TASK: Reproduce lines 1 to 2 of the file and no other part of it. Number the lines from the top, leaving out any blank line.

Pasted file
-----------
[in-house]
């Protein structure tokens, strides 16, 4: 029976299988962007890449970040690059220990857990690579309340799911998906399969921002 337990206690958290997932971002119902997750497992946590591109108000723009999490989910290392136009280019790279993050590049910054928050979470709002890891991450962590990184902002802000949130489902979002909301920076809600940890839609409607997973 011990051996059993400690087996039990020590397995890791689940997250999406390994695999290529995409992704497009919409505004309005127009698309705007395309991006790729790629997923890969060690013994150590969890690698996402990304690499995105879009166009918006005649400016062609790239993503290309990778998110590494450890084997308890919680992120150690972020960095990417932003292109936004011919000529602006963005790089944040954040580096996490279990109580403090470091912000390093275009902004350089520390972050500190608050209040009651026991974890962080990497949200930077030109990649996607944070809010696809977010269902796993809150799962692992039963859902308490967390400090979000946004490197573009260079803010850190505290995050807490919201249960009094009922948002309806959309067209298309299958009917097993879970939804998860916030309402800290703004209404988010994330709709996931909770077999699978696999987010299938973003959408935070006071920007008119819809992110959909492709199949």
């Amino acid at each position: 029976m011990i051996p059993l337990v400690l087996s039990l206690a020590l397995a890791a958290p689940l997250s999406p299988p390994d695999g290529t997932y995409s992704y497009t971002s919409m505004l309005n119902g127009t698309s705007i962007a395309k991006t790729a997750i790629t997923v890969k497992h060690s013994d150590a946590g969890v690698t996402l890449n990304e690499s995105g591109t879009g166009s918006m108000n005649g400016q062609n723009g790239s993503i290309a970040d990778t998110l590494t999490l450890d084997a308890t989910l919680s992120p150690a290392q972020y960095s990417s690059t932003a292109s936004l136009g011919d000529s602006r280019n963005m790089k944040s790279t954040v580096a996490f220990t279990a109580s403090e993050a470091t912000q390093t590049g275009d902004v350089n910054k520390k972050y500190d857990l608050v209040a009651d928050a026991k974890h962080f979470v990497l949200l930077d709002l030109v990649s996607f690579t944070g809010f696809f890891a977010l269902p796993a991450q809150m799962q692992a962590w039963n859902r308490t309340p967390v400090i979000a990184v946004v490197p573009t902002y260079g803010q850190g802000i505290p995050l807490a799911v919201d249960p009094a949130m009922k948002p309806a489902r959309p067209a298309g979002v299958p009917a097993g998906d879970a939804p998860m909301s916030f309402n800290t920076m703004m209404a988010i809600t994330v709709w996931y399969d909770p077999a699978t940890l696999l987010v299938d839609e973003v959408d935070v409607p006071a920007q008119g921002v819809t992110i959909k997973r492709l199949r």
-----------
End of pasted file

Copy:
[in-house]
């Protein structure tokens, strides 16, 4: 029976299988962007890449970040690059220990857990690579309340799911998906399969921002 337990206690958290997932971002119902997750497992946590591109108000723009999490989910290392136009280019790279993050590049910054928050979470709002890891991450962590990184902002802000949130489902979002909301920076809600940890839609409607997973 011990051996059993400690087996039990020590397995890791689940997250999406390994695999290529995409992704497009919409505004309005127009698309705007395309991006790729790629997923890969060690013994150590969890690698996402990304690499995105879009166009918006005649400016062609790239993503290309990778998110590494450890084997308890919680992120150690972020960095990417932003292109936004011919000529602006963005790089944040954040580096996490279990109580403090470091912000390093275009902004350089520390972050500190608050209040009651026991974890962080990497949200930077030109990649996607944070809010696809977010269902796993809150799962692992039963859902308490967390400090979000946004490197573009260079803010850190505290995050807490919201249960009094009922948002309806959309067209298309299958009917097993879970939804998860916030309402800290703004209404988010994330709709996931909770077999699978696999987010299938973003959408935070006071920007008119819809992110959909492709199949």